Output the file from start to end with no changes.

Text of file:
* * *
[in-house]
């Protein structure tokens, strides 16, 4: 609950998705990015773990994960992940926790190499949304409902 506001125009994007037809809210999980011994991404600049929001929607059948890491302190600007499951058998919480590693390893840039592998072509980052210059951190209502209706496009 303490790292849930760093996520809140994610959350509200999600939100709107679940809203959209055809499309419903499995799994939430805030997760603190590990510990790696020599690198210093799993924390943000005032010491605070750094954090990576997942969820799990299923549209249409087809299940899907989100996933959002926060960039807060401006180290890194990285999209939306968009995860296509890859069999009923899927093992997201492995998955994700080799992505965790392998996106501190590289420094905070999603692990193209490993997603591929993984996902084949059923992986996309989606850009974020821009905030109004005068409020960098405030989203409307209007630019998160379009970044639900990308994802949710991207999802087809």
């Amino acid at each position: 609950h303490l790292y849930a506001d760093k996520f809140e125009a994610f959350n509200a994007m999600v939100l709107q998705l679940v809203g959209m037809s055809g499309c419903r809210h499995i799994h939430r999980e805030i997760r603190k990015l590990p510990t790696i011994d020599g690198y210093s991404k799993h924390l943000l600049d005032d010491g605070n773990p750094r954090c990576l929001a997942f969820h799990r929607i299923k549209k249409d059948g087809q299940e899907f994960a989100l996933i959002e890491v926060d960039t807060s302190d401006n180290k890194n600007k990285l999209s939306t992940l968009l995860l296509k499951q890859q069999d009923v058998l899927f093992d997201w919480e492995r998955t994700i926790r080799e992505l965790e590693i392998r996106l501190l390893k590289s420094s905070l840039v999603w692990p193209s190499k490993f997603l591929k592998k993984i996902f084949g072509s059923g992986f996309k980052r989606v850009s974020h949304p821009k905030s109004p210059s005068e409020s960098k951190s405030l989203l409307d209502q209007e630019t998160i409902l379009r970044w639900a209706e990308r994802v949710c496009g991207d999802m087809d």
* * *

[in-house]
């Protein structure tokens, strides 16, 4: 609950998705990015773990994960992940926790190499949304409902 506001125009994007037809809210999980011994991404600049929001929607059948890491302190600007499951058998919480590693390893840039592998072509980052210059951190209502209706496009 303490790292849930760093996520809140994610959350509200999600939100709107679940809203959209055809499309419903499995799994939430805030997760603190590990510990790696020599690198210093799993924390943000005032010491605070750094954090990576997942969820799990299923549209249409087809299940899907989100996933959002926060960039807060401006180290890194990285999209939306968009995860296509890859069999009923899927093992997201492995998955994700080799992505965790392998996106501190590289420094905070999603692990193209490993997603591929993984996902084949059923992986996309989606850009974020821009905030109004005068409020960098405030989203409307209007630019998160379009970044639900990308994802949710991207999802087809």
């Amino acid at each position: 609950h303490l790292y849930a506001d760093k996520f809140e125009a994610f959350n509200a994007m999600v939100l709107q998705l679940v809203g959209m037809s055809g499309c419903r809210h499995i799994h939430r999980e805030i997760r603190k990015l590990p510990t790696i011994d020599g690198y210093s991404k799993h924390l943000l600049d005032d010491g605070n773990p750094r954090c990576l929001a997942f969820h799990r929607i299923k549209k249409d059948g087809q299940e899907f994960a989100l996933i959002e890491v926060d960039t807060s302190d401006n180290k890194n600007k990285l999209s939306t992940l968009l995860l296509k499951q890859q069999d009923v058998l899927f093992d997201w919480e492995r998955t994700i926790r080799e992505l965790e590693i392998r996106l501190l390893k590289s420094s905070l840039v999603w692990p193209s190499k490993f997603l591929k592998k993984i996902f084949g072509s059923g992986f996309k980052r989606v850009s974020h949304p821009k905030s109004p210059s005068e409020s960098k951190s405030l989203l409307d209502q209007e630019t998160i409902l379009r970044w639900a209706e990308r994802v949710c496009g991207d999802m087809d």